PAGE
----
Page 4 - How to Make Alexander Graham Bell's Winged-Cell Tetrahedron Kite
ISSUE : Issue 5
Published by Ronald Caplan on 1973/7/1
these struts added both weight and resistance to the wand. So Bell made a triangular kite on the general model oi the box kite. See drawing. "A triangle is by its very nature perfectly braced in its own plane, and in a triangular-celled kite...internal bracing of any character is unnecessary....The lifting power of such a triangular cell is probably less than that of a rectangle, but the enormous gain in structural strength, together with the reduction of head resistance and weight due to the om- mission of internal bracing, counterbalances any possible deficiency in this res? pect. The horizontal surfaces are those that resist descent under the influence of gravity, and the vertical surfaces prevent it from turning over in the air." 7' l-CeU- 5?(rC6T6N) -n?TR.ftrtec'/26'> STdOrs AOia.'/ f ieGt>s /Oo THcr fto-K yiire- / sxrre/i' P'civiCiPar ' ' sRAciOcs- i'c>oe>UAiG- Tif'e LoiOo-jraoiN/AL stiO v'l'oO I 6P ComPoUNJb Kltzf 6A>DVi • a) "Triangular cells also are admirably adapted for combination into a compound struc? ture, in which the aeroplane surfaces do not interfere with one another. For exam? ple, three triangular cells tied together at the corners, form a compound cellular kite which flies perfectly well." (See drawings.) This is not simply a bigger or more complex kite; it overcomes the problem of added stability without additional weight in respect to the amount of surface available to the wind. "The weight of the compound kite is the sum of the three kites of which it is composed, and the St. Ann's Motel Restaurant --t ' General Store & Camping Supplies Q Hwy. 105 GAELIC coi.LeaE| 5 X Fully Licensed Visit Our Marine Aquarium Displaying Our native Fish Cape Breton's Magazine/4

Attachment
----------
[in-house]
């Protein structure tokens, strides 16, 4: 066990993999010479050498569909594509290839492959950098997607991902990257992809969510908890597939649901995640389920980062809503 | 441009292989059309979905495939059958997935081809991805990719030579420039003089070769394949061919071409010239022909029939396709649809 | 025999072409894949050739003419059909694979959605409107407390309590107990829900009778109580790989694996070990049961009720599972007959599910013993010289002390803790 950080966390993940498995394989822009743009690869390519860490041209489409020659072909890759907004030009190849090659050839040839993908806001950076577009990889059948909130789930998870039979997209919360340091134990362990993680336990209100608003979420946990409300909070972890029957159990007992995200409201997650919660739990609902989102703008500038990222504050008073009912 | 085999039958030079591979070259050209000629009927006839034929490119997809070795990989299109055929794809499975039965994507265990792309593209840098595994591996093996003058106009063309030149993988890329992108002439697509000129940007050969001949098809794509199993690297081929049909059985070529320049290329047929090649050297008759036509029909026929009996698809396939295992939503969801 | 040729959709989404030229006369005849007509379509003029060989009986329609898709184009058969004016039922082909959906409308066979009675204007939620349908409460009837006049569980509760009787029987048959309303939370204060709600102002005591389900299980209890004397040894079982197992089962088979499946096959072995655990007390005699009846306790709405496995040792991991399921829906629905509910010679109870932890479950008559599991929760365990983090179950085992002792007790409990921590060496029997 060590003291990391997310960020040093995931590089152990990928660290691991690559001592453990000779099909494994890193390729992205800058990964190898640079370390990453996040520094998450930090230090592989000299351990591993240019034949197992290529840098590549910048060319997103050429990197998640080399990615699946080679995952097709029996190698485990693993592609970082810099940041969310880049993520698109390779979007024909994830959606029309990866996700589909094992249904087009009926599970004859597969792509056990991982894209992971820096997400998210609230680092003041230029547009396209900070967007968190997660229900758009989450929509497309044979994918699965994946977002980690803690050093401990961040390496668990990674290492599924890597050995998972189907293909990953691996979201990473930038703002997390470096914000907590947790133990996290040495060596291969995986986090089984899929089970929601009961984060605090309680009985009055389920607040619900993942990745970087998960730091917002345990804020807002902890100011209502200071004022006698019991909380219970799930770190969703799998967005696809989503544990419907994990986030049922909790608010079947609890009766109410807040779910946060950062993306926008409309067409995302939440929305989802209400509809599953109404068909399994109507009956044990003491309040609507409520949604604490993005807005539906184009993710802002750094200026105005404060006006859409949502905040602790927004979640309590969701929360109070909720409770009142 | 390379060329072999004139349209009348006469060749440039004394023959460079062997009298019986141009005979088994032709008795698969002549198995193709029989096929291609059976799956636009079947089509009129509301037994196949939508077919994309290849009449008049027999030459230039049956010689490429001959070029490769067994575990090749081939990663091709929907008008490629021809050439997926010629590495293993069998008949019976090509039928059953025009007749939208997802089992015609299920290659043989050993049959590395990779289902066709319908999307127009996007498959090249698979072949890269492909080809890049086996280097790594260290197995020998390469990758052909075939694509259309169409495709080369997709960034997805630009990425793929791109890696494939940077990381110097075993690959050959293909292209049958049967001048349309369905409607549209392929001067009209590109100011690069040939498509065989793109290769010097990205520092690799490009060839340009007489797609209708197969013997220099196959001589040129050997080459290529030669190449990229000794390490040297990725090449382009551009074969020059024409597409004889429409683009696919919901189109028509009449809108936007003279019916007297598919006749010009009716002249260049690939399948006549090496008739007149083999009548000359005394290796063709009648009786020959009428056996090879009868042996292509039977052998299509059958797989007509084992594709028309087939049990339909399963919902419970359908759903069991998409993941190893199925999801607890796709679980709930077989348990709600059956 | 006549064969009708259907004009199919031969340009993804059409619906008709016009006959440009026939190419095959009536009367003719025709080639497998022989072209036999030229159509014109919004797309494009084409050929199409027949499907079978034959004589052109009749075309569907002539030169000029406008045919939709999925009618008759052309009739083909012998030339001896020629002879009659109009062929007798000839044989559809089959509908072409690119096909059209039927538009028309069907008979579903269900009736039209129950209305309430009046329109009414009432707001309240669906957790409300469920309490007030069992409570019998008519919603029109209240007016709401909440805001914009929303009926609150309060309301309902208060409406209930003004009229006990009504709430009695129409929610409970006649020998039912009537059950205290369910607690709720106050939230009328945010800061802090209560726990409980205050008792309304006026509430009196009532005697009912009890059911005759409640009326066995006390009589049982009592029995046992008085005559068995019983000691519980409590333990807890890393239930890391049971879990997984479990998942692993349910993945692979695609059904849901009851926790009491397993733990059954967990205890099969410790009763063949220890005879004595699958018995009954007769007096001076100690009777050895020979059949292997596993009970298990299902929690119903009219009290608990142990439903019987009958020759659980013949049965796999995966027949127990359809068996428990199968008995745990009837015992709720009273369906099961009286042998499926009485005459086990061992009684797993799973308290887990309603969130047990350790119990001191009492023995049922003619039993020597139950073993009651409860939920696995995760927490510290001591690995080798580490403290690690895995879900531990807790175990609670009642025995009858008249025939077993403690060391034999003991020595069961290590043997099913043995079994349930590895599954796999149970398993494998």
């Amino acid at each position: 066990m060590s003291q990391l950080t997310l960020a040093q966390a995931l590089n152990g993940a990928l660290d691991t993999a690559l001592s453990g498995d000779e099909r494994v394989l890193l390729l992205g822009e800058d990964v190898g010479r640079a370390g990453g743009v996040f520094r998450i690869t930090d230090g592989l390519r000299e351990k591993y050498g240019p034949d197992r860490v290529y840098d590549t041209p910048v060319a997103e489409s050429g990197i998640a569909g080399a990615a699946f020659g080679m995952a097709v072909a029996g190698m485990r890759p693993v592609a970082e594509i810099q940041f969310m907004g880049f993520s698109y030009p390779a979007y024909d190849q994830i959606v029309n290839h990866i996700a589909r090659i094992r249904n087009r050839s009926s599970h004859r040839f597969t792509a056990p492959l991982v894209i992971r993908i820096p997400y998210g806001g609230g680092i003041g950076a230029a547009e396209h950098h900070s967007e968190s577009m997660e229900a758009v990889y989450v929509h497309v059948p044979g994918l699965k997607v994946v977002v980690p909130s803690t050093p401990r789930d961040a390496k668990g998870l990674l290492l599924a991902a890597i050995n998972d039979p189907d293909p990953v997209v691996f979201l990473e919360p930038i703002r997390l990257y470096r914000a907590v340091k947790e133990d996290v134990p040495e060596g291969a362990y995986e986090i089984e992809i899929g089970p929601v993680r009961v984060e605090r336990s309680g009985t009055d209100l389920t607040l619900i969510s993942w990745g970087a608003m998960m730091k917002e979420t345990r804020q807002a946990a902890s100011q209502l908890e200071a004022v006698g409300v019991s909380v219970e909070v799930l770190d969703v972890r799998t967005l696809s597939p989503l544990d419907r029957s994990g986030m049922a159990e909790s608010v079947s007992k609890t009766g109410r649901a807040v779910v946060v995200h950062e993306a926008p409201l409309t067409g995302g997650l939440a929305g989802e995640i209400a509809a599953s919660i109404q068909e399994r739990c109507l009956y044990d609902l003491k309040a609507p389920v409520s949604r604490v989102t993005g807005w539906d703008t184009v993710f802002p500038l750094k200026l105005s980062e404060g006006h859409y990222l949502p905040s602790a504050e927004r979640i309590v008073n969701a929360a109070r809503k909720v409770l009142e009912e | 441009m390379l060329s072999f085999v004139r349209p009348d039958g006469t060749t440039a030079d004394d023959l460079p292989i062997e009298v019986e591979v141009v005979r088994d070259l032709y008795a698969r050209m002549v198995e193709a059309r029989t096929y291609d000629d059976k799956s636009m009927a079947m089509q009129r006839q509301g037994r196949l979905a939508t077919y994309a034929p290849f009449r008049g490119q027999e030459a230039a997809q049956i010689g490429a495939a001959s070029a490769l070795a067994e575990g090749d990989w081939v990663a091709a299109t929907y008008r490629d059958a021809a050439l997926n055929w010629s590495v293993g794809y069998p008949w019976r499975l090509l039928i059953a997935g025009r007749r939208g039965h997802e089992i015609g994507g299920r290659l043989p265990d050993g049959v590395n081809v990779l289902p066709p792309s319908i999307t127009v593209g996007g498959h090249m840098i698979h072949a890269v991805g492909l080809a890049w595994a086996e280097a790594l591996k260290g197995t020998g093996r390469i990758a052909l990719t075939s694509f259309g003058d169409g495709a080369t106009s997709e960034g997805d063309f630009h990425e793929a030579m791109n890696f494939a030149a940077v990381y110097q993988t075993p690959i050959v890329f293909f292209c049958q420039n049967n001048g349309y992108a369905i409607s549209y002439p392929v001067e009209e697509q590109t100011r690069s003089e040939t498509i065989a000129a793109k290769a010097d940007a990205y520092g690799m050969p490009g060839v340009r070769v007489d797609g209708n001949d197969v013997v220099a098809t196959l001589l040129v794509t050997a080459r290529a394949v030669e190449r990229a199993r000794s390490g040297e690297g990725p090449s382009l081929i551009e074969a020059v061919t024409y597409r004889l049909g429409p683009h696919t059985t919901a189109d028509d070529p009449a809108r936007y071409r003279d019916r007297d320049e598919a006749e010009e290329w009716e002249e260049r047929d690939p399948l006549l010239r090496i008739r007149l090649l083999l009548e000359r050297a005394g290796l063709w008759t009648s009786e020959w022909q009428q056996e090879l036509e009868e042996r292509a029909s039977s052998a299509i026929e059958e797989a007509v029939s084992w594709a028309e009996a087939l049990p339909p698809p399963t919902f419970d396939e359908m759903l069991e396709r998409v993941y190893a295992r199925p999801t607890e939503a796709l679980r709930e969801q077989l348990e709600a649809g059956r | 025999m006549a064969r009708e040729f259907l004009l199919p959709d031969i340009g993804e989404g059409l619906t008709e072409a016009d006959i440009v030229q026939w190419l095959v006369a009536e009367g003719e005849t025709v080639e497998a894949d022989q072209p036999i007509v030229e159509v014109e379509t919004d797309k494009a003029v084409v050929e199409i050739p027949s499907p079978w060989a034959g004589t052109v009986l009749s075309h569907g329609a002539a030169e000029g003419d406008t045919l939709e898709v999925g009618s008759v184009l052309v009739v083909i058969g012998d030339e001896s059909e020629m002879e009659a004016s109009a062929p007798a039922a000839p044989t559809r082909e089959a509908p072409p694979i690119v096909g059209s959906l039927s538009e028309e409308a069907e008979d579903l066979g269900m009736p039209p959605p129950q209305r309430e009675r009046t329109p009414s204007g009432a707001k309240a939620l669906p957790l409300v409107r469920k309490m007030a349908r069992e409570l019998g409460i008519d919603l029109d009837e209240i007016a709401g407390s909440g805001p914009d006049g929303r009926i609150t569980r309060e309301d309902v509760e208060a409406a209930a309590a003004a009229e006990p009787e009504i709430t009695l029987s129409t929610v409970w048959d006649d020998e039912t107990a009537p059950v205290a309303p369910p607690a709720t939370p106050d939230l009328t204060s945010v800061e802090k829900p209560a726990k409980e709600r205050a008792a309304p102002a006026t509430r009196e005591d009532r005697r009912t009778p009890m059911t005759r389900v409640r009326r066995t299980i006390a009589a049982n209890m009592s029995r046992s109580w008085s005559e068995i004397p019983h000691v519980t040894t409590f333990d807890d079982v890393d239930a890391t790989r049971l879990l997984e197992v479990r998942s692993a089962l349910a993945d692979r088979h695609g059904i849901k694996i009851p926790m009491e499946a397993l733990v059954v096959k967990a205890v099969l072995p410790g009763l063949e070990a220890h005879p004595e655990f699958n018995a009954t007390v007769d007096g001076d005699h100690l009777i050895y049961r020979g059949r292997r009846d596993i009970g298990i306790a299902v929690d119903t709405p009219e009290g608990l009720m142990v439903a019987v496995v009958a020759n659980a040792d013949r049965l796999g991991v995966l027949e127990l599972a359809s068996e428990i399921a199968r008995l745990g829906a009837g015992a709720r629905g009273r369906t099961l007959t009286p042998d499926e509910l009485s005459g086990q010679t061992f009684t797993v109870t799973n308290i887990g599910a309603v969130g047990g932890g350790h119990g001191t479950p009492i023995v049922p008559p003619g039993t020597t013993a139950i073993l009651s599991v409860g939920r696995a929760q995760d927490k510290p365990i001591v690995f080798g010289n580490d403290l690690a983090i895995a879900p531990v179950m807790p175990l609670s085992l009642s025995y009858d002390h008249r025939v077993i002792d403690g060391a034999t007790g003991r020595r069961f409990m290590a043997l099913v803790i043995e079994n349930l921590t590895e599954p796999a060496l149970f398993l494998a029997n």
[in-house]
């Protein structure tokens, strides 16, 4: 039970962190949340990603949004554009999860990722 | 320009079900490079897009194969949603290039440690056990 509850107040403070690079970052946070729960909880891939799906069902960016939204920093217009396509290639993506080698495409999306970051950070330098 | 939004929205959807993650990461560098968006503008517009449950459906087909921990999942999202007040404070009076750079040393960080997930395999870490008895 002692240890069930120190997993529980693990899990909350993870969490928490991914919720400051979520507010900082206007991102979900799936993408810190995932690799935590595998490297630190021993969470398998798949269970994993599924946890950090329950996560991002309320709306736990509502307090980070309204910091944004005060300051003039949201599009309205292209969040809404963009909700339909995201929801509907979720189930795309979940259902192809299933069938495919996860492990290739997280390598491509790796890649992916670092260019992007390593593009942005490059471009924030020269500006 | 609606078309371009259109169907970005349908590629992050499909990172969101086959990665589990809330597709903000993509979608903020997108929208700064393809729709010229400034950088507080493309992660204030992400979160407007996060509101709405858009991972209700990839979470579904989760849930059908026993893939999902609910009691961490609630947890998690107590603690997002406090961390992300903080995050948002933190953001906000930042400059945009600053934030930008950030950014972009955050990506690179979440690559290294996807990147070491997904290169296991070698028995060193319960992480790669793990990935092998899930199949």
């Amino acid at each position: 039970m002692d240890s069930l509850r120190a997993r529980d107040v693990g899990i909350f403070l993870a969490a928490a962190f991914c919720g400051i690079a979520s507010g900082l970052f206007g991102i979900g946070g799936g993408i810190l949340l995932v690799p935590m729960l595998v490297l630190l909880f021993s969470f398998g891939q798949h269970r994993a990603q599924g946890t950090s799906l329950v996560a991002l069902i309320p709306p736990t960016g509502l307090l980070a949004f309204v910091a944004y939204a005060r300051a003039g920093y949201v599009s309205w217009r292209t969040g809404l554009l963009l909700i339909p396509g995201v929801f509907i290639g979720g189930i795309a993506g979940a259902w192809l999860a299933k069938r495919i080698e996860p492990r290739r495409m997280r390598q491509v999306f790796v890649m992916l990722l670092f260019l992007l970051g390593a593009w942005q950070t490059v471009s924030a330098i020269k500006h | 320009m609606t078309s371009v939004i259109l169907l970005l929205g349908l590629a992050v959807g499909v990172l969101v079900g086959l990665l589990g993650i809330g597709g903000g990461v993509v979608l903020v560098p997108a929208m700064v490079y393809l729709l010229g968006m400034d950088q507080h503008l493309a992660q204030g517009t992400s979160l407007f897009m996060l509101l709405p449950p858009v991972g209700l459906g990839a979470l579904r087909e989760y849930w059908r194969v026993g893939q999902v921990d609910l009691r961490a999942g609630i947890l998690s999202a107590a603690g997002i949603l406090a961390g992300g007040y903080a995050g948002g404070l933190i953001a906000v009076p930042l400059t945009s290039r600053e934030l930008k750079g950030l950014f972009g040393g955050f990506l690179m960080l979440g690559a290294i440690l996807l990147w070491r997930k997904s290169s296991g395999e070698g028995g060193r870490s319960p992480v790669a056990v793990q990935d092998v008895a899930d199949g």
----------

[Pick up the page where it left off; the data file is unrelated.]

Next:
Cape Breton's Magazine